Romero's get out the vote drive is critical because his voters may tend to be younger. He shook up his campaign earlier this year and questions remained about his GOTV. They are about to be answered.

Romero will now be accused of pulling a Manny Aragon redux. In 2001, as an ABQ state senator, he ousted fellow Democrat Manny from the top leadership post of the senate and formed a coalition with R's that put him in power. Now, the Chavez camp is already blasting that Romero is putting the city on a path to getting its first Republican mayor since Harry Kinney was elected in 1981. But it's Romero's job to win, not to play footsie over intra-party politics. Besides, according to him, with 99 percent name ID and only 26 percent support in the poll, Chavez "is done."

Top Dems can be expected to stay clear of this contest in the final days. If and when it is a Dem vs. a Republican in a run-off, the race will quickly become partisan. But for now Romero can argue that he is the real Dem in the race, not out chasing R votes as Chavez has throughout his political career. Maybe he turns that into a rallying cry in the final days as he tries to pull undecided Dems off the fence and push him into a run-off.


With the animal sprits released by this poll, will there be "third party" spending popping up in the final hours? The ethics watchdogs will be looking for it. Third party spending against or for a candidate is supposed to result in matching funds for the other candidate, but if the hit comes over the weekend, those matching funds are about as good as monopoly money. It's one of the loopholes in the public financing system. We'll see if anyone tries to jump through it.


Sen. Griego
ABQ Dem state Senator Eric Griego who ran second behind Chavez in the 2005 mayoral contest gave the universal response when we asked how he reacted to the mayoral poll. "Surprised, very surprised," he declared. He called the race a "free-for-all" and noted the psychology has changed which could prompt some of the mayor's supporters to look for a different horse to ride.

Griego a former city councilor, agreed with the majority of analysts that Chavez is still in the game despite being in second. He said independents are key to Chavez's comeback. And Griego, who will guest with us Monday at 5 p.m. on our election pre-game show on KANW 89.1 FM FM, predicted there "will absolutely be a run-off" election. If he is right, that contest would be held Tuesday, November 24.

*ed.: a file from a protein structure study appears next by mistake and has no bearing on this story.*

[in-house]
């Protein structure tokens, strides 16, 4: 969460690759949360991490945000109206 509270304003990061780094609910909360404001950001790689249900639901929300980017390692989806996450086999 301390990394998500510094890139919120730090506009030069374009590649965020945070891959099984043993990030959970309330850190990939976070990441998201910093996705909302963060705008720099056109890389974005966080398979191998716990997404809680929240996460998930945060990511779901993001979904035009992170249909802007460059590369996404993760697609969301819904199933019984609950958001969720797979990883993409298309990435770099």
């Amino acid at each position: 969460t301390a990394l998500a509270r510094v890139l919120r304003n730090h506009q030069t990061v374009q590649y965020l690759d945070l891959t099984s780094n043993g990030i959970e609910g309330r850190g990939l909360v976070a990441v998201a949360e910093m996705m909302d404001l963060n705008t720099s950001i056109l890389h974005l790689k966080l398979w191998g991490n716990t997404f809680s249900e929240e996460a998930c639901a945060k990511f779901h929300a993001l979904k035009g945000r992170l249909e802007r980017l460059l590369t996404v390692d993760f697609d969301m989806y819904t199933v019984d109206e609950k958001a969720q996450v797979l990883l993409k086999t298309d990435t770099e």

Former ABQ Mayor Jim Baca, another longtime political foe of Chavez, was also thrown for a loop by pollster Brian Sanderoff's survey and agreed with Sanderoff that Chavez getting slammed from both the left and right is what has slowed him.

Jim says forget about final week strategy--(What? And ignore this entire column?) He says it is now about getting out the vote, that Chavez is not going to change many minds, but that he has a formidable organization that he is going to have to ignite in order to save his career. (We still think there is time for much issue shaping. A week is a lifetime in politics.) Baca also says a run-off is very likely. We will line up Baca for Election Night comments on KANW 89.1 FM. That coverage, with Dem analyst John Wertheim and R analyst and State Rep. Larry Larranaga, kicks off at 6:30 p.m. Do you think those fellas will have anything to talk about?


Former ABQ mayor and land commissioner Baca reports ex-Attorney General Patricia Madrid is not running for the Dem nomination for land commissioner. He said that news came in a recent phone call he had with Patsy. So far, Dems Sandy Jones and Ray Powell are the two declared candidates. Insiders say EspaƱola Mayor Joe Maestas and Santa Fe County Commissioner Harry Montoya are also weighing bids. On the R side, GOP activist Bob Cornelius and retired DEA agent Errol Chavez are the two announced contenders.